)
);
// Error Dialog
dialogBtn.setOnAction(event ->
  workbench.showErrorDialog(
    "Button click failed!",
    "During the click of this button, something went"
      + "horribly wrong.",
    buttonType -> { // Proceed and validate the result }
  )
);
// Error Dialog with exception
dialogBtn = null; // Provokes an exception
try {
  dialogBtn.setOnAction(
    event -> System.out.println("Throws NPE!"));
} catch (NullPointerException exception) {
  workbench.showErrorDialog(
    "Button click failed!",
    "During the click of this button, something went "
      + "horribly wrong. Please forward the content "
      + "below to anyone but the WorkbenchFX "
      + "developers to track down the issue:",
    exception
    buttonType -> { // Proceed and validate the result }
  );
}
// Error Dialog with details
dialogBtn.setOnAction(event ->
  workbench.showErrorDialog(
    "Button click failed!",
    "During the click of this button, something went"
      + "horribly wrong.",
    "Details about this exception are not present.",
    buttonType -> { // Proceed and validate the result }
  )
);
// Warning Dialog
dialogBtn.setOnAction(event ->
  workbench.showWarningDialog(
    "Reset settings?",
    "This will reset your device to its default"
      + "factory settings.",
    buttonType -> { // Proceed and validate the result }
  )
);
// Information Dialog
dialogBtn.setOnAction(event ->
  workbench.showInformationDialog(
    "Just to let you know",
    "(This is an information dialog)",
    buttonType -> { // Proceed and validate the result }
  )
);

Custom Dialog

Sometimes just using the default dialog types are not enough. For such special cases, the workbench.showDialog() method can be used. With WorkbenchDialog.builder() a custom dialog can be created. The builder provides some useful methods which can be used:

WorkbenchDialog.builder(Parameters) Description
String title Required and defines the title of the dialog
String message Optionally either message or content can be defined. The message is located below the title
Node content A Node with custom content
Type type Defines one of the default dialog types like Type.ERROR, Type.INFORMATION, etc. The corresponding buttons and style class will automatically be set
ButtonType... buttonTypes All the specified button types will be set (eg. OK, CANCEL and APPLY for a preferences dialog)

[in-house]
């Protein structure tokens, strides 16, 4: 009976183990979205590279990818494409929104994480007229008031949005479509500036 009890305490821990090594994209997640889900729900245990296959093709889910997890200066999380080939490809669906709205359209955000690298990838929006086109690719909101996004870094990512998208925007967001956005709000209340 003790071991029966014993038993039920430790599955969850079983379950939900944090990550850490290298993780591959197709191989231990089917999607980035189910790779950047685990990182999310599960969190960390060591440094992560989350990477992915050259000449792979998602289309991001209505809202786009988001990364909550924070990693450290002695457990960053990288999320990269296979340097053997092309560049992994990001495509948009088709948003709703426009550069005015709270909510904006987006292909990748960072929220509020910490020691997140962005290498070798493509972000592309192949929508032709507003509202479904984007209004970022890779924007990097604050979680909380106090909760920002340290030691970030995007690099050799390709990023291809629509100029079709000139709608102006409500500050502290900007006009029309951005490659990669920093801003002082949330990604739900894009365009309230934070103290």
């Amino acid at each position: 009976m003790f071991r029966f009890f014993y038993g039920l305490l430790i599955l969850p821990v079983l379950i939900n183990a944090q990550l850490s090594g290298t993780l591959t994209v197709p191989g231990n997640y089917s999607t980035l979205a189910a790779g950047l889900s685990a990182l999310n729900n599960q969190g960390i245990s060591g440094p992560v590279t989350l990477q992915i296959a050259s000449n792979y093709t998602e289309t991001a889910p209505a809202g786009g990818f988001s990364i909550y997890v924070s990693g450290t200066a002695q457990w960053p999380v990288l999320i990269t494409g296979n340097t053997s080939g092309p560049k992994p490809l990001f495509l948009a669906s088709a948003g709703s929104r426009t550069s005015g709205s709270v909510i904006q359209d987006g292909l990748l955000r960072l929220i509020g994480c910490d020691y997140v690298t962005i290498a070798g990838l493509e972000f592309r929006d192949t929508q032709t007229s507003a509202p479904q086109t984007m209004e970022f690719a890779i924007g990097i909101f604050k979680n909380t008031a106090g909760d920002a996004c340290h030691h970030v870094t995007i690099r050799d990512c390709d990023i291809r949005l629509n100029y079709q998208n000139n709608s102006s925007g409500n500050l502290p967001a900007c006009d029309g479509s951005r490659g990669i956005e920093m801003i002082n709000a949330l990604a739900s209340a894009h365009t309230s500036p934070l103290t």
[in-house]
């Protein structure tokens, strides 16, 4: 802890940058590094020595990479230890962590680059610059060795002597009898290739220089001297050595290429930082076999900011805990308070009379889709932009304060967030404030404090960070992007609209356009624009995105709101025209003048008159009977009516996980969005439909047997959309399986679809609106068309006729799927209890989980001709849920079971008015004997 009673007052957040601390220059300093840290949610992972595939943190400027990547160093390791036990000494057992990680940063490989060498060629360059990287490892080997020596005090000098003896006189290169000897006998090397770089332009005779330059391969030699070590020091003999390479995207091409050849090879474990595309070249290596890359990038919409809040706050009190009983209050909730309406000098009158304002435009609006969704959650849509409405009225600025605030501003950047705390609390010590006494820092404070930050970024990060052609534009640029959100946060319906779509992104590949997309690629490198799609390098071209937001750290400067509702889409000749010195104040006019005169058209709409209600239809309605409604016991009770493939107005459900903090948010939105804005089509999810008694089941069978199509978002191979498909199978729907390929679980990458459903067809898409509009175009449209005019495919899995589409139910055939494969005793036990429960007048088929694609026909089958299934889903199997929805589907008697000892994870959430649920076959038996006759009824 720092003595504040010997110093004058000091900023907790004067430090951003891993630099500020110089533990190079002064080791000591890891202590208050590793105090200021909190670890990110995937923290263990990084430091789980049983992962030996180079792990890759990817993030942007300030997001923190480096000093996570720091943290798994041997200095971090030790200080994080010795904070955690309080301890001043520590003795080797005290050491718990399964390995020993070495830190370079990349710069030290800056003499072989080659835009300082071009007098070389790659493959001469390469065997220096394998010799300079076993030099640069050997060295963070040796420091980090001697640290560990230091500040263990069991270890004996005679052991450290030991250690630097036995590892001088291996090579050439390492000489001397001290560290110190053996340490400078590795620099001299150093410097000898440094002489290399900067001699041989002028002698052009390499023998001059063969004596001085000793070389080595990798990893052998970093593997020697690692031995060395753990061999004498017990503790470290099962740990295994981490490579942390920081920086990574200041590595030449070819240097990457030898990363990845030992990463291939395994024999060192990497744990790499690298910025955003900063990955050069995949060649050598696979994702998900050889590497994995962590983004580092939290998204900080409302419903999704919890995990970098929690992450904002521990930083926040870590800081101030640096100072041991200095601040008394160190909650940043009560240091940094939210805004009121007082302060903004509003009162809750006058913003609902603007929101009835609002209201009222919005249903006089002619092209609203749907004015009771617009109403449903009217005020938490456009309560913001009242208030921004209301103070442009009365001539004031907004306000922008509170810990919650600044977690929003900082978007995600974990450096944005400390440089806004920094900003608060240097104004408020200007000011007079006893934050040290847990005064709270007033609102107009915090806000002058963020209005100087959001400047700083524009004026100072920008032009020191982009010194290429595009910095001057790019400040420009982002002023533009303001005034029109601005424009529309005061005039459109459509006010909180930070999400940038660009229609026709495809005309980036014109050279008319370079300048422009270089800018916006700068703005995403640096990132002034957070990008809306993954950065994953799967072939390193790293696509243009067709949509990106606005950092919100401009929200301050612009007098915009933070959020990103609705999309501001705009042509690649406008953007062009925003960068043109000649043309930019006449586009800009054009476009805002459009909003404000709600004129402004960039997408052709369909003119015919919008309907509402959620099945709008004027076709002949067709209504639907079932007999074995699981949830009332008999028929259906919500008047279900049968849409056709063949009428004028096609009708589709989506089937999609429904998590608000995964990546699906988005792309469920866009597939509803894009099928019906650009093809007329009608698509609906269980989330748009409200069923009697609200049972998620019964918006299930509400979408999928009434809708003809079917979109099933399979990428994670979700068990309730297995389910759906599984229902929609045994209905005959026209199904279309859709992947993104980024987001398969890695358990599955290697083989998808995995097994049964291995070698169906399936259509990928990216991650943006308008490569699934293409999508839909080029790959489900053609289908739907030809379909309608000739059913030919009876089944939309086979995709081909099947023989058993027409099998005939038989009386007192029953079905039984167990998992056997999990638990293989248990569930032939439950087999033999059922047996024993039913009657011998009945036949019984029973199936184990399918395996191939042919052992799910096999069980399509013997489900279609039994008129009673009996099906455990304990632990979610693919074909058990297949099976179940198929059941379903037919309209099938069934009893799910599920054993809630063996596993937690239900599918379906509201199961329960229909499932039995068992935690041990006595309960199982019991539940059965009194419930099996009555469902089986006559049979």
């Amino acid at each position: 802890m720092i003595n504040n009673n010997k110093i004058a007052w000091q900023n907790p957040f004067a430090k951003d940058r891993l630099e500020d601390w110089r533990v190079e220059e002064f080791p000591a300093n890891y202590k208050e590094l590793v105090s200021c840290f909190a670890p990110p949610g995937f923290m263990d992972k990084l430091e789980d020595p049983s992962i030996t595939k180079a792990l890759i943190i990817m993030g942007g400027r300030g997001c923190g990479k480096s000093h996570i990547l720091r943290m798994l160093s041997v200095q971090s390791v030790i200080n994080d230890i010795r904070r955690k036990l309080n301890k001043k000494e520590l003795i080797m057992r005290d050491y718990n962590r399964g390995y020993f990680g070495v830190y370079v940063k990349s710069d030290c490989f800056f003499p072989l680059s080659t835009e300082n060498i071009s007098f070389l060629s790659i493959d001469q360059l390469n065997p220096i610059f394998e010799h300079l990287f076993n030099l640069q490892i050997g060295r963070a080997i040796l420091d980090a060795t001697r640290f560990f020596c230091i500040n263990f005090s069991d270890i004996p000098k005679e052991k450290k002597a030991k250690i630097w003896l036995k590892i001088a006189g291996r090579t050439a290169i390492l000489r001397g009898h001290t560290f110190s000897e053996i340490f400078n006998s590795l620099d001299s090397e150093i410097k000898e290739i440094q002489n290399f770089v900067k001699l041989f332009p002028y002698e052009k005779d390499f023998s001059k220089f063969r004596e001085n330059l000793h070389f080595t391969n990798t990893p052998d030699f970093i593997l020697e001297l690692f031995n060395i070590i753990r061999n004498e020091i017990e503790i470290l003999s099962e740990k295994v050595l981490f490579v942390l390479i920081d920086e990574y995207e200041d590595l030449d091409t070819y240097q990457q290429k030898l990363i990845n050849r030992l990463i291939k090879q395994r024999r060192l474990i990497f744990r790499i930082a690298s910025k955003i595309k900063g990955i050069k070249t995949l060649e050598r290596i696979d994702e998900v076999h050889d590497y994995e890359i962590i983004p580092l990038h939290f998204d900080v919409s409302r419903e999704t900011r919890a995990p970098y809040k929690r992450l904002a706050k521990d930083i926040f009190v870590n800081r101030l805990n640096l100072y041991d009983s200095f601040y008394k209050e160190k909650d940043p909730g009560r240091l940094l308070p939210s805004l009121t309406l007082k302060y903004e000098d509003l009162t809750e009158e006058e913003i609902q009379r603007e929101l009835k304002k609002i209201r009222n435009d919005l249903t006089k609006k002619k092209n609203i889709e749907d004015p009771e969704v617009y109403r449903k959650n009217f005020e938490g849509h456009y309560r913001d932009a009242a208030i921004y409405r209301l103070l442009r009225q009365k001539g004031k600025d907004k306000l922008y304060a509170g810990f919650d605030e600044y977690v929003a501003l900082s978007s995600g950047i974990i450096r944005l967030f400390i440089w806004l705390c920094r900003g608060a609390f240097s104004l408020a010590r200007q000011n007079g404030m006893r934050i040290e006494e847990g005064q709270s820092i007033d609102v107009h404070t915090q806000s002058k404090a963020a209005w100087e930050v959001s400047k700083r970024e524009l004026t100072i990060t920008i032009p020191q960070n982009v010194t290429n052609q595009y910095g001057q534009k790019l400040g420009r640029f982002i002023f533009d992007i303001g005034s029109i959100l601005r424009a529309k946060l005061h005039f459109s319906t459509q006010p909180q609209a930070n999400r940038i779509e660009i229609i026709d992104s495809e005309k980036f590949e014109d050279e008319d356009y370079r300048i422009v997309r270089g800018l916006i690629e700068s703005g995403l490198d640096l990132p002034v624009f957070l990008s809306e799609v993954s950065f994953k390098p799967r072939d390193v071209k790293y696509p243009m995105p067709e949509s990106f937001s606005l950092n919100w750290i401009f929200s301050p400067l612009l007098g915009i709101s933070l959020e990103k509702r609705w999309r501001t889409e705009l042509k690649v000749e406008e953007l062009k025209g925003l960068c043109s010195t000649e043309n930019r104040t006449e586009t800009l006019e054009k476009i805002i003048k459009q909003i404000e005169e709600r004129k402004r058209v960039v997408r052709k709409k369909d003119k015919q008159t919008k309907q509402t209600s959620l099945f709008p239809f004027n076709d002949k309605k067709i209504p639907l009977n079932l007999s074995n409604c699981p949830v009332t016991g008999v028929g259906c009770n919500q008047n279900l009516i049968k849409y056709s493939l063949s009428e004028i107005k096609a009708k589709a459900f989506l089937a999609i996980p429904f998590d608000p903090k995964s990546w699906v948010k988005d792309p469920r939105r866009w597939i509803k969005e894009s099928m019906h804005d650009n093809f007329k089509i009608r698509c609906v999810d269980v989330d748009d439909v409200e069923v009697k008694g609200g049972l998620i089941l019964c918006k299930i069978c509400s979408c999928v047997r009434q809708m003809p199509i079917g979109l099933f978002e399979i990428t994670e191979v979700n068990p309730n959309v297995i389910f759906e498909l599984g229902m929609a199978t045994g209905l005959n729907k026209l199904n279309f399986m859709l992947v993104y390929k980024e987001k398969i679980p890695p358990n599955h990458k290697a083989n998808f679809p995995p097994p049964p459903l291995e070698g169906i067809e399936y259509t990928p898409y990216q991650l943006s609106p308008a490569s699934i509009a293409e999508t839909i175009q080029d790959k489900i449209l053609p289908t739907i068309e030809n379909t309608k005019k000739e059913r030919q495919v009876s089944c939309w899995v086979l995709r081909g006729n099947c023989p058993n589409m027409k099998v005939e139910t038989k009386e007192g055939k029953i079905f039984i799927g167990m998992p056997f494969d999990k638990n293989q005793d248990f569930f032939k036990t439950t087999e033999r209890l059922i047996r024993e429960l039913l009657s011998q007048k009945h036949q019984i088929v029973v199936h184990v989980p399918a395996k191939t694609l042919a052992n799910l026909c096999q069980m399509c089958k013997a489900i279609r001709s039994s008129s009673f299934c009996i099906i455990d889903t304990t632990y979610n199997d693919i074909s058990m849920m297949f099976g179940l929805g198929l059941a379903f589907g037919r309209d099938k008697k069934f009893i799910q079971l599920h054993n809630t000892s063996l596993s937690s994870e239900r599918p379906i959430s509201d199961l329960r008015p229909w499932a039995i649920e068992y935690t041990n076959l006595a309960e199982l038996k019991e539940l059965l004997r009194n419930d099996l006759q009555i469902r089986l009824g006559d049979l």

Note:

  • Defining content will override further definitions of message, details or exception
WorkbenchDialog.builder().Parameters Description
blocking(boolean) Defines whether clicking on the GlassPane closes the dialog or not (i.e. forcing a decision when blocking)
onResult(Consumer<ButtonType>) After clicking on a dialog button, the clicked ButtonType is returned. Enables to define an action to be performed when a dialog button was pressed
details(String) The dialog will display the specified error message (Error Dialog With Details). Will not be displayed when defining a content
exception(Exception) The dialog will display the stacktrace of a specified Exception (Error Dialog With Exception). Will not be displayed when defining a content
maximized(boolean) Defines whether the dialog's size should take up the whole window or only as much as needed by the content
showButtonsBar(boolean) Defines whether the dialog's buttons should be shown or not
onShown(EventHandler<Event>) The EventHandler which is called when the dialog is showing
onHidden(EventHandler<Event>) The EventHandler which is called when the dialog is hidden
dialogControl(DialogControl) Makes it possible to define a custom DialogControl
build() Builds the WorkbenchDialog
WorkbenchDialog Description
getButton(ButtonType buttonType) Returns an Optional<Button> of the dialog. Useful when accessing the buttons of the dialog is needed

Using the builder it is possible to write some interesting custom dialogs:

// Precondition
Workbench workbench = Workbench.builder(...).build; // Creating the workbench
Button dialogBtn = new Button("Show Dialog"); // Assuming the button is used in a module
Syntax Outcome
// Dialog which requires input to proceed
// Create a CheckBox which will be set as content
CheckBox checkBox = 
  new CheckBox("I accept the Terms and Conditions");
dialogBtn.setOnAction(event -> {
  // Building the dialog with the CheckBox as content
  WorkbenchDialog dialog = WorkbenchDialog.builder(
  "Check the box to continue", checkBox, ButtonType.OK)
    .blocking(true)
    .build();
  // Bind the OK button to the CheckBox
  dialog.setOnShown(event1 -> {
    dialog.getButton(ButtonType.OK).ifPresent(